Additionally, a basic understanding of geometry, applied to shooting, clearly shows that the likelihood of hitting the intended target increases as the gun is aligned more precisely with it. Sights – the front sight specifically – are the key to achieving that alignment. It can take less than 0.1 sec to read a sight picture and confirm that it’s aligned properly with the target. Part of our program is to teach shooters the relationship between sight picture quality (precision in gun alignment) and speed. As the target gets closer and larger, less perfect alignment is required – but seeing the front sight is still essential.
Unlike many schools that offer their curriculum in 2-day, 3-day or longer courses, we’ve broken our curriculum up into 1/2 day blocks, to make them more accessible to a wider audience. Many people have limited funds and time to train. The courses are organized in a logical progression, with the most important skills trained first. We often offer multiple classes on a single day or over a weekend to provide 2- and 3-day blocks of training for those able to invest more time and money, but many students complete a sequence of 16 or more hours of training over many separate classes over months or years.
The principles we teach in classes are generic to a wide variety of handgun action types, calibers, carry methods and human factors. Our defensive long gun class is unique in the training industry, because it can be taken using any long gun (AR-15, lever action rifle, pump shotgun, semiauto shotgun, pistol caliber carbine, even a .22 rifle). The curriculum is derived from how the gun will be used in a defensive incident. The targets, the time frames, and the type and quantity of hits required are the same, so that course teaches students how to use what they have effectively.
Most people that are not working on the front lines of law enforcement or the military have very limited life experience with violence. John Hearne’s studies into overcoming the “freeze” response show that those that have experienced violence (for real or in force on force simulations) are less likely to lock up in an actual incident. We’ve offered force on force (FOF) training courses for more than 20 years, pioneering the use of Airsoft guns as lower cost training tools for FOF, offering force on force scenarios as part of the annual Rangemaster Tactical Conference for more than a decade. We include FoF scenarios in many courses in our program, to provide opportunities for students to experience full context scenarios. Several of our force on force graduates that have been involved in defensive incidents have commented to us afterward that they had “I’ve seen this before” moments where the situation reminded them of scenarios they had participated in.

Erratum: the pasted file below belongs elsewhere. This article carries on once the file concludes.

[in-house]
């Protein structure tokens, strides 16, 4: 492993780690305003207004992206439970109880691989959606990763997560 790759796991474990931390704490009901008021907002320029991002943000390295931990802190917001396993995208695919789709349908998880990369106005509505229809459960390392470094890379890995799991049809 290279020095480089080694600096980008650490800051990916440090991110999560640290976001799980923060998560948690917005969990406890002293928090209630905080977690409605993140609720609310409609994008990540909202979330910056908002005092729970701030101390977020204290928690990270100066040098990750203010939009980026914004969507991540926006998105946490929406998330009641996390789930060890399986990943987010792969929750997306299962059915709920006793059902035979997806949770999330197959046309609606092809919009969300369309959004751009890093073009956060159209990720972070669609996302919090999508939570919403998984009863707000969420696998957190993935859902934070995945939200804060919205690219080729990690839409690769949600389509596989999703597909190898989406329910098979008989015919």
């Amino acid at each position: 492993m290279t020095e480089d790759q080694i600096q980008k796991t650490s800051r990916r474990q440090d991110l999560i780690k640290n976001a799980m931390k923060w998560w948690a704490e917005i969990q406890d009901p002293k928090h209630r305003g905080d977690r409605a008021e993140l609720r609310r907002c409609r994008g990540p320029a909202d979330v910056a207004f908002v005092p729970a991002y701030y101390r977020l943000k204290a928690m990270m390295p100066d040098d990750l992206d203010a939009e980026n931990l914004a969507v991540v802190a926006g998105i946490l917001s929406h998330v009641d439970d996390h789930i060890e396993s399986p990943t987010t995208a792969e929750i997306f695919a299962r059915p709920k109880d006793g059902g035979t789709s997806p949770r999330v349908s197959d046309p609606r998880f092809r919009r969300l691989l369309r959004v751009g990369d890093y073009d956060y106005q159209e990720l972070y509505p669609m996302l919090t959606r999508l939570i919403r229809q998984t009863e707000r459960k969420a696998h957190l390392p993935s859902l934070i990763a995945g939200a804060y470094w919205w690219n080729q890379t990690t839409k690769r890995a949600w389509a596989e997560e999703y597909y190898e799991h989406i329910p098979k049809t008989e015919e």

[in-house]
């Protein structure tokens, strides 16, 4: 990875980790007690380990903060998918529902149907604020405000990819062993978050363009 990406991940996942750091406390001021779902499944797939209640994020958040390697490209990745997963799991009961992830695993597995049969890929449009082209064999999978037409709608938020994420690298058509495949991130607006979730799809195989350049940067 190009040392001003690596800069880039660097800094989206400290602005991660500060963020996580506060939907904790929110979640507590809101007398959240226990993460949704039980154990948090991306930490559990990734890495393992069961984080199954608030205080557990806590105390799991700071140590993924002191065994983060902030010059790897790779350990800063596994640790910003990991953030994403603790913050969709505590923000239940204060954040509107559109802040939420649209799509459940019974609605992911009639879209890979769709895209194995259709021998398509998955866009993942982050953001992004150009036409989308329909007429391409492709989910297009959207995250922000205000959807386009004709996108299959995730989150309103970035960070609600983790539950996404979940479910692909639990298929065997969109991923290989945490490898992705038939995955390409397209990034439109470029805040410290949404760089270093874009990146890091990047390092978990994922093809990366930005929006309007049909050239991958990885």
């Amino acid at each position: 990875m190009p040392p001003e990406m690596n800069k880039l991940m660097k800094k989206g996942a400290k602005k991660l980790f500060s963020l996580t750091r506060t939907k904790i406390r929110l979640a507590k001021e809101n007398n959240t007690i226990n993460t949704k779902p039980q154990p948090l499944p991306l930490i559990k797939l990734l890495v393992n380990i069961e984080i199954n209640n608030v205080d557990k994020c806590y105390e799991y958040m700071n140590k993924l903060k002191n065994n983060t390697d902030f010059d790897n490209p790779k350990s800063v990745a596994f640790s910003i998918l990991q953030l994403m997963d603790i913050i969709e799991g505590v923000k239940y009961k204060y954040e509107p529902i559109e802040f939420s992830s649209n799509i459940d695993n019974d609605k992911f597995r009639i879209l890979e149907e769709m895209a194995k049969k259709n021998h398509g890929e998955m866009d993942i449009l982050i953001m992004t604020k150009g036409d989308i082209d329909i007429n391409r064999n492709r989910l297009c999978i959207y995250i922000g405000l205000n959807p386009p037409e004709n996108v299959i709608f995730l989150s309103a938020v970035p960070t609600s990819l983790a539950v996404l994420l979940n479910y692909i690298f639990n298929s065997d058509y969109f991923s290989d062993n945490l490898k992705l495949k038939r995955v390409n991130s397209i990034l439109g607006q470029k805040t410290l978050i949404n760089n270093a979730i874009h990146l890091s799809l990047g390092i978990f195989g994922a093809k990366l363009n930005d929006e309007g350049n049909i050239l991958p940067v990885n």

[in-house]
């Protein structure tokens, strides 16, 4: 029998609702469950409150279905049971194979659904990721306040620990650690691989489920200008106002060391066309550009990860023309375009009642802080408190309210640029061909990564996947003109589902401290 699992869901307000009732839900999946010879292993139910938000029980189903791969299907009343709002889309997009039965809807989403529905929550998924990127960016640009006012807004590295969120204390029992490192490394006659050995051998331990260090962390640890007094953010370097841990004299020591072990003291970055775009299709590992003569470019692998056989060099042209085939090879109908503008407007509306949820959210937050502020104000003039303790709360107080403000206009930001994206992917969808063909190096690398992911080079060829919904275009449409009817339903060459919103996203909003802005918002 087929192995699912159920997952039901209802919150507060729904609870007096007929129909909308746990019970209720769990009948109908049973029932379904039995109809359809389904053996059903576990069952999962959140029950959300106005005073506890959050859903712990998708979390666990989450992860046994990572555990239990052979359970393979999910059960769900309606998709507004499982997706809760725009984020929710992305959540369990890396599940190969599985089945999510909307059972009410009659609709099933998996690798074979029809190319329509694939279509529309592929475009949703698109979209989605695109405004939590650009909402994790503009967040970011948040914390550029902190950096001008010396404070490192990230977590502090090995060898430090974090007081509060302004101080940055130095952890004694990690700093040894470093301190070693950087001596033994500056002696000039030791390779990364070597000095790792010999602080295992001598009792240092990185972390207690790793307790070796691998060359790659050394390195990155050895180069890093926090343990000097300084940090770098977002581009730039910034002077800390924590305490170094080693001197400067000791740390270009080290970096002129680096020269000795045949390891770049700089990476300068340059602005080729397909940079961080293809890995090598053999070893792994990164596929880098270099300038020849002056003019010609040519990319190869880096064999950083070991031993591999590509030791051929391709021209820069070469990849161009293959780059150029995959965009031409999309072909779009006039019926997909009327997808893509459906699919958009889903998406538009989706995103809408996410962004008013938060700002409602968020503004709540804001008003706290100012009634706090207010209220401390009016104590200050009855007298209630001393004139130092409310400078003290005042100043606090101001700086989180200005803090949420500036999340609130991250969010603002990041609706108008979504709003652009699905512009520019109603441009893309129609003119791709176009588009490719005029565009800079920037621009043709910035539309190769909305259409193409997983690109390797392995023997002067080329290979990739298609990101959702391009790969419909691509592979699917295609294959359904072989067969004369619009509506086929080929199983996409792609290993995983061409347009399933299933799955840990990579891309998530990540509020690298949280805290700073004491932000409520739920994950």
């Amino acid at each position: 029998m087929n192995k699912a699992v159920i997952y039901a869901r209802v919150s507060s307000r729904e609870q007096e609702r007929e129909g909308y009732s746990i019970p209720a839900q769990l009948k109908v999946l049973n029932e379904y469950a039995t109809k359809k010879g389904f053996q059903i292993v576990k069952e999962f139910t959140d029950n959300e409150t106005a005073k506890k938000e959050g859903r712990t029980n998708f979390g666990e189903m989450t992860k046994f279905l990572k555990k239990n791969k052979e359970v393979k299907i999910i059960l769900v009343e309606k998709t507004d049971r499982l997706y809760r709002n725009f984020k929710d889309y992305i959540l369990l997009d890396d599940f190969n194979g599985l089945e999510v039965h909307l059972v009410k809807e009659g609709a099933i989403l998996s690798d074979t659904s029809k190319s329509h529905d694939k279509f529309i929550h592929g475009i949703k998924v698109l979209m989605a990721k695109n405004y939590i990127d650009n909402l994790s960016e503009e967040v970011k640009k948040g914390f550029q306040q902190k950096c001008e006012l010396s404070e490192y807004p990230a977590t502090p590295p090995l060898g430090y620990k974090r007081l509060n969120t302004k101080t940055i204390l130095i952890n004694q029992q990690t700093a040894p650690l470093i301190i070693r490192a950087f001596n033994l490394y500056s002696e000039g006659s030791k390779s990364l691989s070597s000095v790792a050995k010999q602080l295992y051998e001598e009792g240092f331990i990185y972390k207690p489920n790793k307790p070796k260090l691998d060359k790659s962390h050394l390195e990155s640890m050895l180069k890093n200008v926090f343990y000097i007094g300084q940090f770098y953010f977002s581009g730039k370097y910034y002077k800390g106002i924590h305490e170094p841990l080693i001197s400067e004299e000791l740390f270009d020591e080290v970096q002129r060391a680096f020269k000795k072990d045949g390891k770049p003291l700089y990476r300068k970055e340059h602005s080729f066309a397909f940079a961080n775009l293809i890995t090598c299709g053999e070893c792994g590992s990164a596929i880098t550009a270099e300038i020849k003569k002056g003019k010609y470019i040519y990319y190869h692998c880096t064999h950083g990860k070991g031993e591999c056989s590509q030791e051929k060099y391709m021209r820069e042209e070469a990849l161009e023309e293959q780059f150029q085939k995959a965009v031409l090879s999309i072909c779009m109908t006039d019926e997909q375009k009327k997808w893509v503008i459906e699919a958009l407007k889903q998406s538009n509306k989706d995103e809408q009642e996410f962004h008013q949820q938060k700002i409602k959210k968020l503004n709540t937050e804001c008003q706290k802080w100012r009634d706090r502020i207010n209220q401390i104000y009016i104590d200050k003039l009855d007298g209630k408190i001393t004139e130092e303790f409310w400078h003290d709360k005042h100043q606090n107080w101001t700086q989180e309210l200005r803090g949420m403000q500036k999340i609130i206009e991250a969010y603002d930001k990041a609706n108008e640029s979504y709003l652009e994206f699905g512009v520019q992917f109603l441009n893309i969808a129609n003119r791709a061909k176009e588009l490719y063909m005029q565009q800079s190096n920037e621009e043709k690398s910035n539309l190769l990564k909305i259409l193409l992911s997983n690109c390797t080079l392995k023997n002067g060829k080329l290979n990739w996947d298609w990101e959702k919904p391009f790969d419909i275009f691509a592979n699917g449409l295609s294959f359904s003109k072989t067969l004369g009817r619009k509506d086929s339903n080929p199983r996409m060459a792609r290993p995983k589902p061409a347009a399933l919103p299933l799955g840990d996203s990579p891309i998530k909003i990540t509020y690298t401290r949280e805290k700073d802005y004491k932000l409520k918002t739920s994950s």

Using force on force scenarios as part of our training allows us to teach skills beyond simply solving all problems with deadly force. Force on force training provides opportunities to “win” a scenario with avoidance, effective communication, posturing, and threats of deadly force, as well as appropriate use of deadly force when the situation requires it. In live fire shoot house training, photographic targets are used to require students to make shoot/no-shoot decisions. These approaches to training teach use of force decision making. For some students this involves restraining an over-eagerness to use deadly force, and for some it involves getting students over a natural resistance to using force at all, to get both to the reluctant willingness mindset that limits use of deadly force to a last resort, but allows full commitment to that action when no options remain.